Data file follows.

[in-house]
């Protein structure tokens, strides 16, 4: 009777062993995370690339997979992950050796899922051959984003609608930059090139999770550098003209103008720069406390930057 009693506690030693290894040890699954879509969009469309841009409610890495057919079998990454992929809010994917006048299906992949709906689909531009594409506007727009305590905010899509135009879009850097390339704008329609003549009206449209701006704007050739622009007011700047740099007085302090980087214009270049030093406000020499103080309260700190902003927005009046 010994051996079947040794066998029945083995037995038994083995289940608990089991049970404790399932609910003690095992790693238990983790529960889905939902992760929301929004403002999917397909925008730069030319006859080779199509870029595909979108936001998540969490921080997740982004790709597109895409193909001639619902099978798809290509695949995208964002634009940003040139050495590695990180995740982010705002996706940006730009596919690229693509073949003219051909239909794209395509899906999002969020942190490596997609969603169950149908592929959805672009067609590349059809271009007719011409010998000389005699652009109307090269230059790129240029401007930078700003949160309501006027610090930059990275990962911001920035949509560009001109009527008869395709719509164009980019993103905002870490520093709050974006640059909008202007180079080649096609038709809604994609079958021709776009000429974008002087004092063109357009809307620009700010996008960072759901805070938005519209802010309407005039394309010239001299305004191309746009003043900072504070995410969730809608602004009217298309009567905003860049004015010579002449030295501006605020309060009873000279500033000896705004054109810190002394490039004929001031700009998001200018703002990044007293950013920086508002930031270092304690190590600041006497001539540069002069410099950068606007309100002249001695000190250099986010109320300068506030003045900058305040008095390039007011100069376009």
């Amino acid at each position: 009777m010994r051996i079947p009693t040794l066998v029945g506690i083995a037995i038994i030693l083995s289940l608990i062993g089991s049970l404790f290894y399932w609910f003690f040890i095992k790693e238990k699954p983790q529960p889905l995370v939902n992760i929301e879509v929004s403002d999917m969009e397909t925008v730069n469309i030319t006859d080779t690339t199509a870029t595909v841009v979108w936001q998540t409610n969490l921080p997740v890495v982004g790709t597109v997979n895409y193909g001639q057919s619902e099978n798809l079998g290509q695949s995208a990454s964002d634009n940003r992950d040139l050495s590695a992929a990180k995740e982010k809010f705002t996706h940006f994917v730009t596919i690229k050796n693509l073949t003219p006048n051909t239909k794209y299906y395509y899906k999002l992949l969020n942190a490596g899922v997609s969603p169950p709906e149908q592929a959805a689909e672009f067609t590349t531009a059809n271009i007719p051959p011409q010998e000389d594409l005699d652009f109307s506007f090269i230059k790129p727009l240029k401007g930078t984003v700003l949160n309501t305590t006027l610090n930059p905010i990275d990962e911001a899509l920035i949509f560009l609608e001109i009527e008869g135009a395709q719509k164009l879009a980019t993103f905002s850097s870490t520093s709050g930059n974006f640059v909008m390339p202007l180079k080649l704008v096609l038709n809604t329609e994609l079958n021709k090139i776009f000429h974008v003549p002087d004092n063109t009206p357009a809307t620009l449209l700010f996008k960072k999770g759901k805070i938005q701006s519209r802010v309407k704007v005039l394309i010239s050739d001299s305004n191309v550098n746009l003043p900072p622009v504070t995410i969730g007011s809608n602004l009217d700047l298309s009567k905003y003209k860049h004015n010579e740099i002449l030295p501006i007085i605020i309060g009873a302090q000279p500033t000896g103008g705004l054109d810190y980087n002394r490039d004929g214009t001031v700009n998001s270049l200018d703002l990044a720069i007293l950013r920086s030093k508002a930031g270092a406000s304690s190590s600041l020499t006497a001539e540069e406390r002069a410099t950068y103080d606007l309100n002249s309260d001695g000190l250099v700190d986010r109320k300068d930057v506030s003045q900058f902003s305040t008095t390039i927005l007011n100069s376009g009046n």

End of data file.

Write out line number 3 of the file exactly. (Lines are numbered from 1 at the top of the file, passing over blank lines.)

């Amino acid at each position: 009777m010994r051996i079947p009693t040794l066998v029945g506690i083995a037995i038994i030693l083995s289940l608990i062993g089991s049970l404790f290894y399932w609910f003690f040890i095992k790693e238990k699954p983790q529960p889905l995370v939902n992760i929301e879509v929004s403002d999917m969009e397909t925008v730069n469309i030319t006859d080779t690339t199509a870029t595909v841009v979108w936001q998540t409610n969490l921080p997740v890495v982004g790709t597109v997979n895409y193909g001639q057919s619902e099978n798809l079998g290509q695949s995208a990454s964002d634009n940003r992950d040139l050495s590695a992929a990180k995740e982010k809010f705002t996706h940006f994917v730009t596919i690229k050796n693509l073949t003219p006048n051909t239909k794209y299906y395509y899906k999002l992949l969020n942190a490596g899922v997609s969603p169950p709906e149908q592929a959805a689909e672009f067609t590349t531009a059809n271009i007719p051959p011409q010998e000389d594409l005699d652009f109307s506007f090269i230059k790129p727009l240029k401007g930078t984003v700003l949160n309501t305590t006027l610090n930059p905010i990275d990962e911001a899509l920035i949509f560009l609608e001109i009527e008869g135009a395709q719509k164009l879009a980019t993103f905002s850097s870490t520093s709050g930059n974006f640059v909008m390339p202007l180079k080649l704008v096609l038709n809604t329609e994609l079958n021709k090139i776009f000429h974008v003549p002087d004092n063109t009206p357009a809307t620009l449209l700010f996008k960072k999770g759901k805070i938005q701006s519209r802010v309407k704007v005039l394309i010239s050739d001299s305004n191309v550098n746009l003043p900072p622009v504070t995410i969730g007011s809608n602004l009217d700047l298309s009567k905003y003209k860049h004015n010579e740099i002449l030295p501006i007085i605020i309060g009873a302090q000279p500033t000896g103008g705004l054109d810190y980087n002394r490039d004929g214009t001031v700009n998001s270049l200018d703002l990044a720069i007293l950013r920086s030093k508002a930031g270092a406000s304690s190590s600041l020499t006497a001539e540069e406390r002069a410099t950068y103080d606007l309100n002249s309260d001695g000190l250099v700190d986010r109320k300068d930057v506030s003045q900058f902003s305040t008095t390039i927005l007011n100069s376009g009046n």